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The daily review, Tues., April 10

The nation that disappeared Add to ...

Gregor von Rezzori was born into a vanishing world. By 1918, the year he turned 4, his native Czernowitz, Bucovina (now Chernivtsi, Ukraine), was no longer part of the Austro-Hungarian Empire; neither the region nor the empire existed at all. Forty years later, in An Ermine in Czernopol, a masterpiece now finally translated from the German, von Rezzori sent his nameless narrator in search of lost time, to recover what vanished of Europe, and himself, between world wars.

For an author of his achievements, von Rezzori remains relatively obscure. Perhaps one reason is our inability to fit his novels neatly into any single national literature. He wrote in German, but was a citizen, at various times, of Austria-Hungary, Romania and the Soviet Union, before becoming officially stateless and then, in his twilight, a citizen of Austria. Glancing at the novel’s spine, one might even mistake von Rezzori for an Italian. Fluent in German, Italian, French, English, Yiddish, Polish and Romanian, he encompassed the continent. He is Europe’s novelist.

And Czernopol is Europe’s city: “Feast your eyes on Jewish maidens … on Polish girls with catlike faces … on almond-eyed Armenians … on Romanians [of] apple-like freshness.” The narrator’s depictions of this cosmopolitan capital reach arias reminiscent of Italo Calvino’s Invisible Cities, mingling magic with minutiae.

Of Czernopol, the fictional reincarnation of historical Czernowitz, the narrator seeks to channel the crackling energy of street-level experience: “horse-drawn hackneys, oxcarts, Galician ice cream vendors, stray dogs.” Of himself, and by extension of us all, he hopes to reinvigorate the receptivity, the boundless curiosity, of childhood. “When we reencounter motifs from our childhood,” he states in one of the novel’s more remarkable passages, “we regret having lost the power to experience the world in a way that brought us closer to the essence of things.”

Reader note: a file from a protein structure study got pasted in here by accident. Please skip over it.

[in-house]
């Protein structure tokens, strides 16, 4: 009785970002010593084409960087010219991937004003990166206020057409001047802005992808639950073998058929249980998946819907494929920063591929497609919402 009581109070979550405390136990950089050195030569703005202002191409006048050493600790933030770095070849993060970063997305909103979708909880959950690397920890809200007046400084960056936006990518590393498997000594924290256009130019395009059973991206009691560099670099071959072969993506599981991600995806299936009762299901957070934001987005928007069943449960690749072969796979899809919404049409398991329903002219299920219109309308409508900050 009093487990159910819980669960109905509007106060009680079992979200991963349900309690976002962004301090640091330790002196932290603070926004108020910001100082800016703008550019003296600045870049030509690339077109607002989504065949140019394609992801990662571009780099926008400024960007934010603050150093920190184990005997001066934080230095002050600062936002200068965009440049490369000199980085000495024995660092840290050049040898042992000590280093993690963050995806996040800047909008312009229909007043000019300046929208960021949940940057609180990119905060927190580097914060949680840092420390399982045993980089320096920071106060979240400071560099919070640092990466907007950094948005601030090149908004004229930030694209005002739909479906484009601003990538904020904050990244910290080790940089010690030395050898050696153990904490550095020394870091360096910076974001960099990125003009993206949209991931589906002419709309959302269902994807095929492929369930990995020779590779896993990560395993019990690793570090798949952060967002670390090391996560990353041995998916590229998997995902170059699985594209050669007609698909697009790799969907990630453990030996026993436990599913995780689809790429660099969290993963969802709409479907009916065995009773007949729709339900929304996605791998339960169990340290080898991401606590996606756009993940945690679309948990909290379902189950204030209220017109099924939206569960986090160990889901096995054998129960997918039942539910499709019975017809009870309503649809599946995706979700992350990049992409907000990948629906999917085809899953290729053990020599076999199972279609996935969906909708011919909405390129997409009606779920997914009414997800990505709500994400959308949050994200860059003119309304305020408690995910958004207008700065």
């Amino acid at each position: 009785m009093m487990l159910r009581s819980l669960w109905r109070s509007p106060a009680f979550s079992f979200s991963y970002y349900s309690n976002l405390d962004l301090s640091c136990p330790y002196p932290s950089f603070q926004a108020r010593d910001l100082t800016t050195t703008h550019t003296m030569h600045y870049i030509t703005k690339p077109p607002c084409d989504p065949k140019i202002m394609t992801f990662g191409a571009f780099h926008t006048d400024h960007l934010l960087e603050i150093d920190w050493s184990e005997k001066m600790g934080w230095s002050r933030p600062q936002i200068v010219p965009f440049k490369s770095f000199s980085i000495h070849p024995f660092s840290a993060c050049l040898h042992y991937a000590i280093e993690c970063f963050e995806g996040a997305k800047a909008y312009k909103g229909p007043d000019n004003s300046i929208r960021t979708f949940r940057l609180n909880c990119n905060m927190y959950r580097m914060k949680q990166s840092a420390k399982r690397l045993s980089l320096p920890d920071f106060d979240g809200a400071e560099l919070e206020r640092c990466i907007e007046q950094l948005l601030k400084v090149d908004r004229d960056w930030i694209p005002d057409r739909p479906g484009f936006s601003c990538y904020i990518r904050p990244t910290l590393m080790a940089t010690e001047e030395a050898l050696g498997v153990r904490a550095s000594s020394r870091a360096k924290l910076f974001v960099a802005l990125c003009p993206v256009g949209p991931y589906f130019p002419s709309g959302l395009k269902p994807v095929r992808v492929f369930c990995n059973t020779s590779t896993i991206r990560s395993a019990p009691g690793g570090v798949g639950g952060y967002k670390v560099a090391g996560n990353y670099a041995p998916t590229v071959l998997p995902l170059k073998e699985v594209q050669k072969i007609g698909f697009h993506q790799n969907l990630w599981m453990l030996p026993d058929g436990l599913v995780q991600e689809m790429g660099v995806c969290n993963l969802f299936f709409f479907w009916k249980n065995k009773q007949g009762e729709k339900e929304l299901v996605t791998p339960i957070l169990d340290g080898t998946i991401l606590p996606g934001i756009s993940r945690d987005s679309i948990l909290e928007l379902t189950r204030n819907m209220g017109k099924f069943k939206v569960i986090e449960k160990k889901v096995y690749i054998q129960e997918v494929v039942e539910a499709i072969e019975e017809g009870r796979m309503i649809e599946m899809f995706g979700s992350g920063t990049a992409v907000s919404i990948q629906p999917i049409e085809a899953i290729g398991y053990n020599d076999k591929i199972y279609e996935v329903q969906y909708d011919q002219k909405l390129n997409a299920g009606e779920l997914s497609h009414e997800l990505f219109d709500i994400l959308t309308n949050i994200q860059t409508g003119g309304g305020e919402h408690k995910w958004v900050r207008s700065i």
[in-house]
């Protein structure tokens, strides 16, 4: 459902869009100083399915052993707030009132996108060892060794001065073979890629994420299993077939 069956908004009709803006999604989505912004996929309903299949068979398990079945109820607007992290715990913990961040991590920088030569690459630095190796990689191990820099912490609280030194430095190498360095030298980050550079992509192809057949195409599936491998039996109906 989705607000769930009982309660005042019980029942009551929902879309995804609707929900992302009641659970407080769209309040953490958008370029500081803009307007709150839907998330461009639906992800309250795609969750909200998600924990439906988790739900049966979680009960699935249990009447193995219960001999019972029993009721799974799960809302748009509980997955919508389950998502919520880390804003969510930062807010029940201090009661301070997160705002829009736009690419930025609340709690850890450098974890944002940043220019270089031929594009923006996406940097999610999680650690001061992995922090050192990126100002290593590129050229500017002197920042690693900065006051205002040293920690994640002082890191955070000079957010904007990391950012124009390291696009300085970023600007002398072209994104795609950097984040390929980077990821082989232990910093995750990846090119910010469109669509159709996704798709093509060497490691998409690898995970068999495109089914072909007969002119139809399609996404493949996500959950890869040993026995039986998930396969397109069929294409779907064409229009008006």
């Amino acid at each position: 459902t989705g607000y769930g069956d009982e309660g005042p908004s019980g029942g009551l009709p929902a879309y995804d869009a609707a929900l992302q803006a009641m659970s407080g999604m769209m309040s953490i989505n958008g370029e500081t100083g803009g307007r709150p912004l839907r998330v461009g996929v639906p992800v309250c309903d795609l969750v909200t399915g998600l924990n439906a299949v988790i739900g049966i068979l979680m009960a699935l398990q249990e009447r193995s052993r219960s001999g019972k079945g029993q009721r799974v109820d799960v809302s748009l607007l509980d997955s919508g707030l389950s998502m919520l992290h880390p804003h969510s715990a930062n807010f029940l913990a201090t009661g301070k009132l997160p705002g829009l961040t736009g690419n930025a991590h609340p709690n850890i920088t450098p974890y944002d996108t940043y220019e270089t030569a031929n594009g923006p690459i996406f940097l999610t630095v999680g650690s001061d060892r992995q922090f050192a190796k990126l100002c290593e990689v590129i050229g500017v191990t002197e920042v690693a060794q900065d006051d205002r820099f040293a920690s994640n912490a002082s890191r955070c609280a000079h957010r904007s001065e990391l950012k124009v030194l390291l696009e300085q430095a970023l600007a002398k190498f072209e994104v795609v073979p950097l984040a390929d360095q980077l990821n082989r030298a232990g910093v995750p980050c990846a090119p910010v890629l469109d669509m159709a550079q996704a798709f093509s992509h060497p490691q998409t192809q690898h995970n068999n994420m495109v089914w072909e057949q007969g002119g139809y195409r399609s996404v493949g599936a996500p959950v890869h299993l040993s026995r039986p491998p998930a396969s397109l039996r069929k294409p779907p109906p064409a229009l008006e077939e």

The hussar Major Tildy embodies childhood’s “richness and dignity.” He is “the last knight,” “a vision of perfection,” an archetype who conjures for our narrator “the untold fairy tales and legends” that fill childhood with splendour. Indeed, the narrator recalls his first vision of Tildy with mythical simplicity: “One day we caught sight of a hussar on a horse, we knew him, and we loved him.”

Tildy’s stubborn insistence on an outmoded, idealistic code of honour leads to his decline and eventual demise. He is the ermine of Czernopol, and as the novel’s epigraph warns: “The ermine will die should her coat become soiled.” His code is his coat. Tildy perishes because he refuses to compromise with the sullying force of reality, as we all must inevitably compromise.

Ethnic hatred is one of the forces that speed the annihilation of our narrator’s fairy-tale childhood and legendary city. The menacing cloud of anti-Semitism gathers over Czernopol, and in the novel’s infernal climax, when a Nazi-inspired mob enacts Kristallnacht, von Rezzori releases its latent storm with terrifying power.

Anticipating Hannah Arendt’s insights, however, von Rezzori prohibits the limited understanding of anti-Semitism as merely demonic, a theme developed at even greater length in his subsequent novel, Memoirs of an Anti-Semite. To demonize anti-Semitism, he recognizes, is to elevate the culprits to almost supernatural status, thus committing the same fundamental dehumanization as the anti-Semites themselves. Instead, von Rezzori presents the basic human flaws that cause an individual, a crowd, a people, to become consumed with hatred. He understands how “people create enemies out of their own despair so that [they will]not despise [themselves]”

“The unmistakable quality of [childhood's]reality cannot be reproduced,” the narrator sadly admits, and surely he is speaking of Czernopol, and of von Rezzori’s beloved Bucovina, as well. But von Rezzori, a neglected master of 20th-century literature, renders this elusive world palpably, unmistakably. We would all be blessed to vanish into such an elegy.

Michael LaPointe is a writer and literary journalist in Vancouver.

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